Tax & Accounting Blog

Why Nature of Income Paid to Foreign Vendors Matters Part 2 – Source of Income Rules

1042-S, International Reporting & Compliance, ONESOURCE, ONESOURCE Nonresident Alien Taxation, Tax Information Reporting, W-8 & W-9 Foreign Reporting June 24, 2013

U.S. sourcing rules vary with the type of income being paid, as do U.S. rules for a lower rate of or exemption from withholding. In addition, a payer must correctly record the income code on Form 1042-S so that the foreign vendor may submit a correct U.S. tax return, assuming one is required. Therefore, a payer must know the nature of the income in order to withhold and correctly report on income paid to foreign vendors.

IRS Publication 515, Withholding of Tax on Nonresident Aliens and Foreign Entities, includes discussions about many common types of payments. It also includes on page 15 of the 2013 edition, the table Summary of Source Rules for FDAP Income including:

• Pay for personal services
• Interest
• Rents
• Royalties
• Royalties from natural resources
• Pension distributions and investment earnings
• Scholarships and fellowship grants
• Guarantees of indebtedness

The task of identifying income being paid is easy if the type of income named on an invoice is discussed in Publication 515 and the name used is the same as that used in Publication 515, but for some types of income the task is more difficult. For example, royalty income is discussed in Publication 515, but a royalty (which is a payment for the use of, or right to use, intangible personal property) might be called something else, such as a license fee, endorsement, or sponsorship.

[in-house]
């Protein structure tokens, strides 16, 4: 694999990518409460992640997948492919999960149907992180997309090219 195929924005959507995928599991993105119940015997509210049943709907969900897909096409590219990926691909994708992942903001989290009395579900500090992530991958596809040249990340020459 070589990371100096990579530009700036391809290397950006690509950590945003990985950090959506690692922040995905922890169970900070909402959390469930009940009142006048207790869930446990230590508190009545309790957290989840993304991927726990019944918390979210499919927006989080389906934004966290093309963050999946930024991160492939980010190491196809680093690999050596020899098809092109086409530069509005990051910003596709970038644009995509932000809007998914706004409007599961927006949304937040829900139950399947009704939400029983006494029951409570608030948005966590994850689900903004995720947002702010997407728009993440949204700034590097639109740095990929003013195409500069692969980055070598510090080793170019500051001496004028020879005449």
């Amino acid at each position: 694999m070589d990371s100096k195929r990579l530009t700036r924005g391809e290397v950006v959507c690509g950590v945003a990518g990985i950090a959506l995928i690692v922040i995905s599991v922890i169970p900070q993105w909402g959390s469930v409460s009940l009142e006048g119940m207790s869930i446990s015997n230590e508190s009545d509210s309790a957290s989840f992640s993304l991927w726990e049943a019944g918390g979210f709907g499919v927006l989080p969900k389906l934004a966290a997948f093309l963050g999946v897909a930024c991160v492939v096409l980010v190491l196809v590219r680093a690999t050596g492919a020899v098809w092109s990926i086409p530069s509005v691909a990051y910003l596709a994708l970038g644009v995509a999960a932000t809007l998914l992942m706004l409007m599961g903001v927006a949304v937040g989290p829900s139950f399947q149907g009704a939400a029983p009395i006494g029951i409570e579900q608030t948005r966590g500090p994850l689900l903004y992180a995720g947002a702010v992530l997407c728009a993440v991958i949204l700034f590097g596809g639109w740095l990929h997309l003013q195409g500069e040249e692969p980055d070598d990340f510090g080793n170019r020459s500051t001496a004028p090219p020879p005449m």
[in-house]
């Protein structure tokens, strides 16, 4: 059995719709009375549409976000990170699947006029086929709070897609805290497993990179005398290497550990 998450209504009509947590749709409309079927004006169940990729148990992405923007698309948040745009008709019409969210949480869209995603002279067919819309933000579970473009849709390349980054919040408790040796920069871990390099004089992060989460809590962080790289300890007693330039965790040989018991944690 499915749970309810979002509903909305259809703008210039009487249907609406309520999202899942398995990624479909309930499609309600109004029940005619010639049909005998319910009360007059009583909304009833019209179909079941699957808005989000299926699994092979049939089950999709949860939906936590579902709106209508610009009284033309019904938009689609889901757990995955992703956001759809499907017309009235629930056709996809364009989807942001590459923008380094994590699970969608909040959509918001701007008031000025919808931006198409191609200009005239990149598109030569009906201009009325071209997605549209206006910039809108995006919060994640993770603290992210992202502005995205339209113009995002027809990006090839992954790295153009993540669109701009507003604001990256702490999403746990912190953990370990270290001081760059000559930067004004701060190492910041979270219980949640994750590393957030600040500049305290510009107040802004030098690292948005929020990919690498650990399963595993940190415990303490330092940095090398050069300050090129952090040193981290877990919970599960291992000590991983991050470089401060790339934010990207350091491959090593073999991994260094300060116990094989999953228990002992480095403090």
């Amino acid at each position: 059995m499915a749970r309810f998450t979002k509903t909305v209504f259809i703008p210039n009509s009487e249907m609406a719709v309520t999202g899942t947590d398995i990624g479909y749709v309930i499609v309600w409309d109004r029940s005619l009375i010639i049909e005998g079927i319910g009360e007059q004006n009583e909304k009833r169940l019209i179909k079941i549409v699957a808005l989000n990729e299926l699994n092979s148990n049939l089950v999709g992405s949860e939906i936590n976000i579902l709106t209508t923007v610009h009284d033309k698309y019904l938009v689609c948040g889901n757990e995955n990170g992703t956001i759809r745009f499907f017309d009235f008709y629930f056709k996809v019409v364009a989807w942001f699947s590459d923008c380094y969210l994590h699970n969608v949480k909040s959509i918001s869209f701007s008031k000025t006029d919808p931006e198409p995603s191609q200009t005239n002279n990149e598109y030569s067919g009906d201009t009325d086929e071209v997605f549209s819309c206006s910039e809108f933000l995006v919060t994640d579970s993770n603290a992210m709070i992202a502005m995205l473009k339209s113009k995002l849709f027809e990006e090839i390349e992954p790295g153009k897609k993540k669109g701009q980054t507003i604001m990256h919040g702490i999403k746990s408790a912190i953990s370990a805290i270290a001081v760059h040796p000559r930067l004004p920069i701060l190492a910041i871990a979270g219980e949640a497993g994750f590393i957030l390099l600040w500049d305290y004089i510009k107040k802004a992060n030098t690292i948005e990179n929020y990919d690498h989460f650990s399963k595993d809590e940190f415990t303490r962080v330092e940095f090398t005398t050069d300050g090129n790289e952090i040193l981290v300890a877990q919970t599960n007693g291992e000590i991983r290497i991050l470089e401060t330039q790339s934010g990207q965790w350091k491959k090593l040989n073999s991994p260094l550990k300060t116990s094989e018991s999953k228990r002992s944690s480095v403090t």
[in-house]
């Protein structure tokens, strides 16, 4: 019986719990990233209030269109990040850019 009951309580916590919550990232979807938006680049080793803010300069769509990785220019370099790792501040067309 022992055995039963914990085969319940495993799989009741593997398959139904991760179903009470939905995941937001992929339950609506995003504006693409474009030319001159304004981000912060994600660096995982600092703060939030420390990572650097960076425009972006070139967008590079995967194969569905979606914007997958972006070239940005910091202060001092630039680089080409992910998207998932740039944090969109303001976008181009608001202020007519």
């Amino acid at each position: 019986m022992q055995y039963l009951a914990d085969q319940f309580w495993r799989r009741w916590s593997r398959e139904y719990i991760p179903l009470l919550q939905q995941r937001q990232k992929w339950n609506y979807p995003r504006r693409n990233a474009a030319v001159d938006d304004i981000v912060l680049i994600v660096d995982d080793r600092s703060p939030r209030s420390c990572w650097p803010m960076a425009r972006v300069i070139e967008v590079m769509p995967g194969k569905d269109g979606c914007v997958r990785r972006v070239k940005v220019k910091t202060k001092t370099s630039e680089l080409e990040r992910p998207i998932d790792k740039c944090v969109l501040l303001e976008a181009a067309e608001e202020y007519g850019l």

Not all types of income are discussed in IRS Publication 515, however. For example, income from electronic commerce is not mentioned. Even though Treas. reg. section 1.861-18 is available to assist with identifying the type of income represented by software agreements, the task is particularly difficult for electronic commerce which has been evolving much faster than IRS guidance with the result that this regulation lacks examples for many forms of electronic commerce.

Editor’s Note:
Visit Paula’s blog archive page to read her posts on payments to foreign individuals and entities, as well as the other posts in this series.

Thomson Reuters ONESOURCE Nonresident Alien Taxation has a number of webcasts to help organizations understand payments to foreign students, workers, and vendors. Visit our webcast page to view a complete schedule and register for a webcast.